"It's a hard-core dance and there's a pas de deux."
Neil Greenberg goes back to basics.
Fri Oct 29 2010
After a New York choreographer spends three years living in Los Angeles, as Neil Greenberg recently did while on faculty at UC Riverside, culture shock—even the residual kind—can seep into a dance. As he describes it, Greenberg found himself in an art scene that he didn't quite understand; his newest work, (like a vase), is sparked, in part, by his students' way of assigning meaning to dance—or the idea of dance as a dialectic.
"I had some M.F.A. students who really approached their work—and this is perfectly valid—as if it were text," he says over coffee in Soho. "It was as if they were dancing lines like, 'Now, I like you,' 'Now, I'm mad at you' or 'Now I'm sexy.' A student described it by saying, 'We have thought bubbles coming out of our heads with everything we do.' When I pointed out to her how much acting there was in what she was doing, she didn't even realize that [dance] might not be that."
The image of a thought bubble made Greenberg consider the notion of expressiveness in his own work, which, while technically demanding and on the lean side, ebbs and flows with a certain lusciousness. "It's not as if there isn't that element in my dancing," he says. "Sometimes I think that when I'm improvising and performing, it is as if there's some form of speech or expression." He shakes his head and laughs. "But it feels so different. That's why I came up with 'like a vase.' You don't necessarily look at a vase and say, 'What's the message? What are the issues raised?'"
In (like a vase), a work for six that opens at Dance Theater Workshop on Tuesday 9, Greenberg explores the inherent human desire to assign meaning. To the choreographer, acting externally feels like speech; being aware of what's happening inside of the skin is more like a vase. He started to think of a dance existing like an object in time and place, which while "not a still shape, is still a movement object."
Greenberg, who moved back to New York last summer and is now on the faculty of Eugene Lang College the New School for Liberal Arts, employed some of his own composition exercises. "One has been giving students five simple movements, telling them to arrange them like knickknacks on a shelf," he explains. "And that's where their creativity will come—it's from how they make the arrangement, like they're interior decorators. I'm kind of doing that with this piece with this vase idea. It's specific. It's not just any vase—it's this vase and that vase, and they will each keep their qualities. The form has to be the same. And then how each dancer fills the form is different—at least that's my path in bringing idiosyncrasies out."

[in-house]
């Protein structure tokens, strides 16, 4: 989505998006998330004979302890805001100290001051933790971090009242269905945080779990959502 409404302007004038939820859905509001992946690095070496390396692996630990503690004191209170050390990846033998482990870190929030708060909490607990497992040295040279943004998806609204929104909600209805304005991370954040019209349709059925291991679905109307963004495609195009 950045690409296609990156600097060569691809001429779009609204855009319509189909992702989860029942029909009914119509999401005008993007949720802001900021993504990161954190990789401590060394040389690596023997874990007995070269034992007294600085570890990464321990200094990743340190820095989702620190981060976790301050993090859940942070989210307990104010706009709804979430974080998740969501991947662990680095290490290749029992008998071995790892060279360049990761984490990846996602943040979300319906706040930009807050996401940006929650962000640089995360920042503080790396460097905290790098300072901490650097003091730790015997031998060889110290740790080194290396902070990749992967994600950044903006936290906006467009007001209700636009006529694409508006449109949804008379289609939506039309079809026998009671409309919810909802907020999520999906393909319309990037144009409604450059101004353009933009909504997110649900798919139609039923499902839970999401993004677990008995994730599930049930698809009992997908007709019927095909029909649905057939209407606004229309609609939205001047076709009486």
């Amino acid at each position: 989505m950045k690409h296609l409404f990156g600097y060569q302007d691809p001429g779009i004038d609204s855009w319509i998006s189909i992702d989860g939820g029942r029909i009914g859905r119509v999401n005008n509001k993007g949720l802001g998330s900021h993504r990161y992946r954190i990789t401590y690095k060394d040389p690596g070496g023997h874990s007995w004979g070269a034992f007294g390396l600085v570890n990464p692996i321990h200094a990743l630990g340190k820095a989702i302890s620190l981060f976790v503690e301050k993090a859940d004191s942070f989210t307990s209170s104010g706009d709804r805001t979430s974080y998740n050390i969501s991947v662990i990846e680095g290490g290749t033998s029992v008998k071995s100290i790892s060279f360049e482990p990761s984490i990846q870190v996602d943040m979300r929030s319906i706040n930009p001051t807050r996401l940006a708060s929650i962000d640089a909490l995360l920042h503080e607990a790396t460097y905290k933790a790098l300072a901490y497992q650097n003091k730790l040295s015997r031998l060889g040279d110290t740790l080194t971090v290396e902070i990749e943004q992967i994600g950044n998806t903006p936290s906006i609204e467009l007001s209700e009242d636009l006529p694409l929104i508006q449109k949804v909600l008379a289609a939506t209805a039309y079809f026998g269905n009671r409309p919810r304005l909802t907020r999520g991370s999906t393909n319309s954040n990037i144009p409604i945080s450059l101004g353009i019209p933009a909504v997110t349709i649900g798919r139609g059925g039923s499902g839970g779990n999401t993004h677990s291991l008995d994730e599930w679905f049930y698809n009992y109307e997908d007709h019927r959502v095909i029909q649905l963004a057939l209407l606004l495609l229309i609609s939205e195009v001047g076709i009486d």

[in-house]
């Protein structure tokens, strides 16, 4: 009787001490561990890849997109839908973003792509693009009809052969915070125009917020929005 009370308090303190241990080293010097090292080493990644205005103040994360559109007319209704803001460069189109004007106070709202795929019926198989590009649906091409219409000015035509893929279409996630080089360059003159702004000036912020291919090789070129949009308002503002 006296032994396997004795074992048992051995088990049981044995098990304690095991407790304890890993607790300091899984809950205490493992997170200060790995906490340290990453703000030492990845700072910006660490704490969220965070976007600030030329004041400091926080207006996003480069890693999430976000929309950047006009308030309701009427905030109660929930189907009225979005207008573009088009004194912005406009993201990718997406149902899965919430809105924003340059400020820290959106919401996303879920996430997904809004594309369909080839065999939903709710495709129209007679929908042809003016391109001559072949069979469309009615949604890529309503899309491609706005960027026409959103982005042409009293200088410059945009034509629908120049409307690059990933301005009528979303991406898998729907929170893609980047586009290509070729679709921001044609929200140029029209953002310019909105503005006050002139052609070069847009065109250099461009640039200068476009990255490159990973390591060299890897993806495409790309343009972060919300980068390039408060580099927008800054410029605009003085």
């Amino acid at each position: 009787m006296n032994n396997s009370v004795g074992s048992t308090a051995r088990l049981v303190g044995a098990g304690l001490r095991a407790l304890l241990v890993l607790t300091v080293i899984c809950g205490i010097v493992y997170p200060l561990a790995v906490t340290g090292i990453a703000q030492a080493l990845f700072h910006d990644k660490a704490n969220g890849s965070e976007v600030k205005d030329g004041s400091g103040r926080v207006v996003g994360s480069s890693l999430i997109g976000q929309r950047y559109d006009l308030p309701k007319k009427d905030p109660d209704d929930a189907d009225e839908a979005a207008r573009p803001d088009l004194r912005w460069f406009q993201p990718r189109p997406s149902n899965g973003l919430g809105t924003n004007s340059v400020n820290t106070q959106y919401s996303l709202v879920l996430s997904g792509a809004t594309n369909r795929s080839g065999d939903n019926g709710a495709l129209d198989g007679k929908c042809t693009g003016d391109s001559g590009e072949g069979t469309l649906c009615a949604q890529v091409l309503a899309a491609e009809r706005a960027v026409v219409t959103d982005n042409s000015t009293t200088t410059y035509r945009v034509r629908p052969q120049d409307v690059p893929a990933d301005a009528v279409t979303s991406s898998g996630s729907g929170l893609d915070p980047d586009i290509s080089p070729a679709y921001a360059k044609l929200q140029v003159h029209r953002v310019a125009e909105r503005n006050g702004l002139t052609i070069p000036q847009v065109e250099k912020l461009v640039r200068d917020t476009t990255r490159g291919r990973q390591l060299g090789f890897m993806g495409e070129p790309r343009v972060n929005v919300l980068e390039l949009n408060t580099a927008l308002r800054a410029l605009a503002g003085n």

Still, (like a vase), which features a score by Zeena Parkins and lighting by Michael Stiller, is, in Greenberg's words, "a hard-core dance. In fact, as of right now, I'm looking at the structure of it as being like a ballet. There's a pas de deux in this thing!" He cracks up. "Unless I cut it, but I don't think I will. It's a hard-core dance and there's a pas de deux. I mean without lifts or supporting or anything like that. I mean, I'm not crazy. I haven't gone insane."
He sees the first section as a living-room scene, which leads into a series of divertissements—or a viewing of different vases. Greenberg is also incorporating repetition to show how an image changes when the context—meaning the music or the lighting—changes too. "There are a lot of straightforward things like that," he says. "I have a lot of duets."
In those duets, Greenberg has noticed that he mixes gender in a conventional way, which strikes him as odd; as a dancer with the Merce Cunningham Dance Company from 1979 to 1986, that was one of the things he fought against: "It was one of the only major ways [Cunningham] broke the contract of chance mechanisms," Greenberg says. "If everything is possible, why are there so many mixed-gender duets? It was interesting to see that it was coming up for me in this piece, and that I liked the contrasting qualities that would come out with a man and a woman. It's as if they're written with Magic Marker."
But it isn't romantic. Greenberg is more systematic in his approach to the duet form, explaining it as follows: "We're putting two vases with specific qualities next to each other. One dancer is doing this movement and another dancer is sometimes doing the same movement, but because they're different dancers doing the same movement they're different vases."
And do they touch? "Never, never, never!" Greenberg exclaims. "You've seen my work. There's not a lot of touching." He grins like a madman. "My therapist probably has a pretty good idea why that is, but I don't know. I think that some of the things I love about dancing are steps. I love the step. It feels so old-fashioned. Physical support doesn't lend itself as much to that. I think it started when I was a young dancer being asked to lift women. I hated that. When I was an adolescent in Minnesota, they were more concerned with me being able to lift the girl than my own dancing. I think that's why my first choreographic ideas were like, That's not going to be a part of it. Why should it be? It's steps. It's people dancing."
Dance by Neil Greenberg is atTue 9--Nov 13.